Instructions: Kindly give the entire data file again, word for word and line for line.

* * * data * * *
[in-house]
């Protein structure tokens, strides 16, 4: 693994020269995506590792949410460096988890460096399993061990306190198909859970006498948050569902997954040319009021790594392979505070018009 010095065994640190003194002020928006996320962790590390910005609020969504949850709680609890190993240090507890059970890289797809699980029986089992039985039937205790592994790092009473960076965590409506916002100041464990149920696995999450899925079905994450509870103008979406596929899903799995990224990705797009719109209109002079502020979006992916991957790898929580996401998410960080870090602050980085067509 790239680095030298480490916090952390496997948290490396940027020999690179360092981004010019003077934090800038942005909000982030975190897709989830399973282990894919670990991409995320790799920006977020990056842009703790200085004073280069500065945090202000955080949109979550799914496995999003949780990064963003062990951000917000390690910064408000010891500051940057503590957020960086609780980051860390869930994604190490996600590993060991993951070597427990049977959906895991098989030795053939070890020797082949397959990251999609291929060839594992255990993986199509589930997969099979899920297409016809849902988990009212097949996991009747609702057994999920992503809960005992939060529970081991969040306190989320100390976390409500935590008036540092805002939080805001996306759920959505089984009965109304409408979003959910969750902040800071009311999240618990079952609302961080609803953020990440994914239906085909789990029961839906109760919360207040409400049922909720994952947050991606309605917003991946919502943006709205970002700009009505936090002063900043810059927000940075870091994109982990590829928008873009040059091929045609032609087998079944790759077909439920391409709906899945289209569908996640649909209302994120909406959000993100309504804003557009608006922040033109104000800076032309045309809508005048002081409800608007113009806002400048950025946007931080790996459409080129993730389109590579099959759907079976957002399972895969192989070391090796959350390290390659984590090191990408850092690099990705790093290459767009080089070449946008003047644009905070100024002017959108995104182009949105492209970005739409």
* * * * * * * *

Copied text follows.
[in-house]
């Protein structure tokens, strides 16, 4: 693994020269995506590792949410460096988890460096399993061990306190198909859970006498948050569902997954040319009021790594392979505070018009 010095065994640190003194002020928006996320962790590390910005609020969504949850709680609890190993240090507890059970890289797809699980029986089992039985039937205790592994790092009473960076965590409506916002100041464990149920696995999450899925079905994450509870103008979406596929899903799995990224990705797009719109209109002079502020979006992916991957790898929580996401998410960080870090602050980085067509 790239680095030298480490916090952390496997948290490396940027020999690179360092981004010019003077934090800038942005909000982030975190897709989830399973282990894919670990991409995320790799920006977020990056842009703790200085004073280069500065945090202000955080949109979550799914496995999003949780990064963003062990951000917000390690910064408000010891500051940057503590957020960086609780980051860390869930994604190490996600590993060991993951070597427990049977959906895991098989030795053939070890020797082949397959990251999609291929060839594992255990993986199509589930997969099979899920297409016809849902988990009212097949996991009747609702057994999920992503809960005992939060529970081991969040306190989320100390976390409500935590008036540092805002939080805001996306759920959505089984009965109304409408979003959910969750902040800071009311999240618990079952609302961080609803953020990440994914239906085909789990029961839906109760919360207040409400049922909720994952947050991606309605917003991946919502943006709205970002700009009505936090002063900043810059927000940075870091994109982990590829928008873009040059091929045609032609087998079944790759077909439920391409709906899945289209569908996640649909209302994120909406959000993100309504804003557009608006922040033109104000800076032309045309809508005048002081409800608007113009806002400048950025946007931080790996459409080129993730389109590579099959759907079976957002399972895969192989070391090796959350390290390659984590090191990408850092690099990705790093290459767009080089070449946008003047644009905070100024002017959108995104182009949105492209970005739409």